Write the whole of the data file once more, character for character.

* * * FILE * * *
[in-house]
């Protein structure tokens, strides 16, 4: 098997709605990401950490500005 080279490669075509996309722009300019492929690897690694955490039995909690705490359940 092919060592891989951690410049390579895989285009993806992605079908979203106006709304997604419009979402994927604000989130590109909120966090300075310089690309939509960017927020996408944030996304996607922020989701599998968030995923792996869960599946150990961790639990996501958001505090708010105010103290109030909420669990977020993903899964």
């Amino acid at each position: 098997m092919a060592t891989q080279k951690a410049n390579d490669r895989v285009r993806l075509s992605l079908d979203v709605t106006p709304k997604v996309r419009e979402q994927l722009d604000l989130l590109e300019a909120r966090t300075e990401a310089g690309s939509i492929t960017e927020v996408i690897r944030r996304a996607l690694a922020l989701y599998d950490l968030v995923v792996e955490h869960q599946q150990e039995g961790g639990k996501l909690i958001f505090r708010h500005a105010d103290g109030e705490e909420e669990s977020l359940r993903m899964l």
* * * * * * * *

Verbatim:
[in-house]
């Protein structure tokens, strides 16, 4: 098997709605990401950490500005 080279490669075509996309722009300019492929690897690694955490039995909690705490359940 092919060592891989951690410049390579895989285009993806992605079908979203106006709304997604419009979402994927604000989130590109909120966090300075310089690309939509960017927020996408944030996304996607922020989701599998968030995923792996869960599946150990961790639990996501958001505090708010105010103290109030909420669990977020993903899964």
């Amino acid at each position: 098997m092919a060592t891989q080279k951690a410049n390579d490669r895989v285009r993806l075509s992605l079908d979203v709605t106006p709304k997604v996309r419009e979402q994927l722009d604000l989130l590109e300019a909120r966090t300075e990401a310089g690309s939509i492929t960017e927020v996408i690897r944030r996304a996607l690694a922020l989701y599998d950490l968030v995923v792996e955490h869960q599946q150990e039995g961790g639990k996501l909690i958001f505090r708010h500005a105010d103290g109030e705490e909420e669990s977020l359940r993903m899964l």